• Turn great Google reviews into posts and highlight the staff member who received the review – make the post all about them.
  • Showcase awards won or entered by employees.
  • Highlight charity fundraisers, community events, or even nights out that the business organises or takes part in.
  • Share inspiring employee stories – whether they’re work or nonwork-related.

Share online

  • Create a dedicated career section on your website with several pages showing what you offer employees and how you can help with career progression.
  • Make it vibrant and exciting, as opposed to just one page introducing you and your team. This can help potential candidates understand how they could work in your salon and how it will improve and boost their professional development.
  • Drive traffic from social media posts to this part of your website.
  • Host any staff or salon blogs here.

Stay consistent

  • Employer branding is a form of marketing – it needs to be constant and consistent to be effective. Planning, evolving and keeping at it is crucial.
  • Check out Salesforce’s Instagram account for a great example of employer branding.


Samantha Turner-Meyer, NHBF digital marketing director, says: ‘Following on from Alice’s point on highlighting your business as a great place to work, inclusion is also really important – making your employees feel like part of a family will enhance their loyalty to you, filling them with a sense of pride in working for you.’ 


Rebecca Peters, research adviser at the Chartered Institute of Personnel and Development (CIPD), suggests considering the following factors:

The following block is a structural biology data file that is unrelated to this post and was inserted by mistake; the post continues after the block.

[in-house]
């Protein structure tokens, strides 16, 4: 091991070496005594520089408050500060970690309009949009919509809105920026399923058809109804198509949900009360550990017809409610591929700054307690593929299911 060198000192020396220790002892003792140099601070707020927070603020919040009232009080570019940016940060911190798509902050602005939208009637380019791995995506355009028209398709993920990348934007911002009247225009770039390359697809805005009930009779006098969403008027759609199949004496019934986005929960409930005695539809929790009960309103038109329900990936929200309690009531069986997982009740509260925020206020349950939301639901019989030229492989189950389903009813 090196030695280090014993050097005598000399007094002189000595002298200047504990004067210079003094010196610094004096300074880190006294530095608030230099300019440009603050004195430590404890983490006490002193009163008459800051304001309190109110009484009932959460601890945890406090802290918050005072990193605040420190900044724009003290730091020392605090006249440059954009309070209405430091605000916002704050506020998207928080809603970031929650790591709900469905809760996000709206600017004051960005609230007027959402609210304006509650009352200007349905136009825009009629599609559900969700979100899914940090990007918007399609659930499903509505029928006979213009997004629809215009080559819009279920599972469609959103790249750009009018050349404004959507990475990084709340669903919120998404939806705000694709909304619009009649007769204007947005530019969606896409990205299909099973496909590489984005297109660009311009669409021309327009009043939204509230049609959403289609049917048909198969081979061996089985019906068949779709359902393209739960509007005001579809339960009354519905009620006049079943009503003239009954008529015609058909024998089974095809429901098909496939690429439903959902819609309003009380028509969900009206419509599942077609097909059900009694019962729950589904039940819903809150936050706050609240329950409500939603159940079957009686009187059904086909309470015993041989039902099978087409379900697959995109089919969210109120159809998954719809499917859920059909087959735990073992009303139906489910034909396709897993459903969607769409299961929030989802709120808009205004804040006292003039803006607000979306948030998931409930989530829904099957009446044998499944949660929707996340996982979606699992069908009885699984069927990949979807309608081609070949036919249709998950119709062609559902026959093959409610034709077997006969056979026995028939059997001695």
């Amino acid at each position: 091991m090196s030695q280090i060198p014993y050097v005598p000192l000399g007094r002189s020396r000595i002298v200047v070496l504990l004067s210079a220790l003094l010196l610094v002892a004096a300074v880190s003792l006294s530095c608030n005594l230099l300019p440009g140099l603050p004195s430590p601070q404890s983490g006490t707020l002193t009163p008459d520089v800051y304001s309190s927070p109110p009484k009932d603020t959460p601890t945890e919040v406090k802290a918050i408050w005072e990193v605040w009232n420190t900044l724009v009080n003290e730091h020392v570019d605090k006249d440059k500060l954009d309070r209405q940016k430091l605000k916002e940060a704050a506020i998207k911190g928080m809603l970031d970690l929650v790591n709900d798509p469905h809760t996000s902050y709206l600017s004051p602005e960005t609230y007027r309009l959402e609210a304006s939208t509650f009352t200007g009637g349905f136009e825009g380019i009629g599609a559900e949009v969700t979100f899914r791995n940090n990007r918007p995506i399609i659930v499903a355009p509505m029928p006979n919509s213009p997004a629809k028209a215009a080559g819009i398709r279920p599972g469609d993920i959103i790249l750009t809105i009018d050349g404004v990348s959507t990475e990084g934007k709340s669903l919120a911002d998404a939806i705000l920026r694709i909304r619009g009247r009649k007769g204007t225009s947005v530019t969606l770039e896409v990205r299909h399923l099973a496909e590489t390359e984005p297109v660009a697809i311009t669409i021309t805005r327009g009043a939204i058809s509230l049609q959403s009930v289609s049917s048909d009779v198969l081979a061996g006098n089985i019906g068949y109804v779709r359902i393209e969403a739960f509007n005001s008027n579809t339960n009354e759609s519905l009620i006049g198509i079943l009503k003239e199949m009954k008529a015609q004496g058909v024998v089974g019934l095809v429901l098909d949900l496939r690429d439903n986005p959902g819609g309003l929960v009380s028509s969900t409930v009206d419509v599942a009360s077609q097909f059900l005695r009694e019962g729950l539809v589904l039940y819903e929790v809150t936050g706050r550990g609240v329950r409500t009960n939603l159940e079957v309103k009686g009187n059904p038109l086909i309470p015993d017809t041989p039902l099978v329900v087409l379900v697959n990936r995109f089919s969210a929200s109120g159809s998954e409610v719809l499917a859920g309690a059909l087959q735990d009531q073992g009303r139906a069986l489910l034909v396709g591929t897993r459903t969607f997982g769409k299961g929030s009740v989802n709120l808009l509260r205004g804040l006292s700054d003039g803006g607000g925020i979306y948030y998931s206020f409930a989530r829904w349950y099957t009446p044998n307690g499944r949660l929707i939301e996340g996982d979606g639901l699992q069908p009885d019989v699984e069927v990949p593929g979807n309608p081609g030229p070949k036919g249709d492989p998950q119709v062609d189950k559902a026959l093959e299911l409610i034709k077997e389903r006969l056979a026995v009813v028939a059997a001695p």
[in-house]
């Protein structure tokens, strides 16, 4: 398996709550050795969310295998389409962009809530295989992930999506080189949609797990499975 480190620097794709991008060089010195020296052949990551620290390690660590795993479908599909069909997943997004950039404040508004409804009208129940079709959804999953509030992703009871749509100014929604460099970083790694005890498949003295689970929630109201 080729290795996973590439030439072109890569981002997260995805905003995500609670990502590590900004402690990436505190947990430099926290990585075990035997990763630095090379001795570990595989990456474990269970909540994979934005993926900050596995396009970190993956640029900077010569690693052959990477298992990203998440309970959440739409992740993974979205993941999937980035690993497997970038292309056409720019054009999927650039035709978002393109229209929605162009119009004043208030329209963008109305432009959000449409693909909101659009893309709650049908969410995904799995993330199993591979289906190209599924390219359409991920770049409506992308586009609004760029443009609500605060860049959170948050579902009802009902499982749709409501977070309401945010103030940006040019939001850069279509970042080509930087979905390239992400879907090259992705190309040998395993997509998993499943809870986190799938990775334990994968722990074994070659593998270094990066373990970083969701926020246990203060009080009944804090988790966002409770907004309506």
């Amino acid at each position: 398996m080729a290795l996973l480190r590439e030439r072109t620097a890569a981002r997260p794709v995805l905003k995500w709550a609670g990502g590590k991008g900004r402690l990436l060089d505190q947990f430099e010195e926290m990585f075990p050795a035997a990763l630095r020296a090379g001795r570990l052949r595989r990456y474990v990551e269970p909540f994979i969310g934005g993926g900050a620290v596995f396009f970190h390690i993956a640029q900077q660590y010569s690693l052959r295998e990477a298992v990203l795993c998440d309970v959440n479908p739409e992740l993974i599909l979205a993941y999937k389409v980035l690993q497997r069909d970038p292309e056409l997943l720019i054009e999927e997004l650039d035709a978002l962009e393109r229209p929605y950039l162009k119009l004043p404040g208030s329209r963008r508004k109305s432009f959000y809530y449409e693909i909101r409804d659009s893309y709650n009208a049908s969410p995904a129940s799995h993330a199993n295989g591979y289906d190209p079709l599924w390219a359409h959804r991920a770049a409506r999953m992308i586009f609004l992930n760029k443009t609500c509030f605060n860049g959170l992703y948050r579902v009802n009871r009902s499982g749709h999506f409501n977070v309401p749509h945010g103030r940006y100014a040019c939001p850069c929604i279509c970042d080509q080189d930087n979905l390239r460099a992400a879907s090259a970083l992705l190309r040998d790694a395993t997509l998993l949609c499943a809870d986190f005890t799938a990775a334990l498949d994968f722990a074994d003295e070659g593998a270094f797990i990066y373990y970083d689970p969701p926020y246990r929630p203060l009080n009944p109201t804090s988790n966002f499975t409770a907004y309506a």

Find out how your employer brand is currently perceived by staff.

  • This could be done via employee surveys, focus groups and audits.
  • Are the results as expected? Could areas be improved on?


Build on your findings to create a clear picture of what your business stands for, offers and requires as an employer. This is your value proposition to employees.

  • This could include defining brand qualities and values, developing an overall creative brief, and mapping company characteristics.
  • Identify the culture of your business so it’s clear what it’s like to work for it.


Now it’s time to apply your brand.

  • This could include launching it internally (on your website or social media – see Alice’s Points to remember below), and applying it to induction, applicant information and assessment processes.


Monitor progress and maintain momentum.

  • For instance, check internal and external responses to the new brand.
  • Measure improvements in recruitment and retention figures.
  • Reward and recognise employees who demonstrate company values in their working lives.


Alice says:

  • Don’t over-promise – be authentic, transparent and genuine or you will be found out! Make sure you can live up to your own hype.
  • Don’t overlook opportunities for in-salon employer branding, such as noticeboards, framed employee qualifications or achievements, and photos of team nights out.
  • Don’t forget to add interesting employer branding posts to your e-newsletters – it could be read or forwarded on to a potential employee.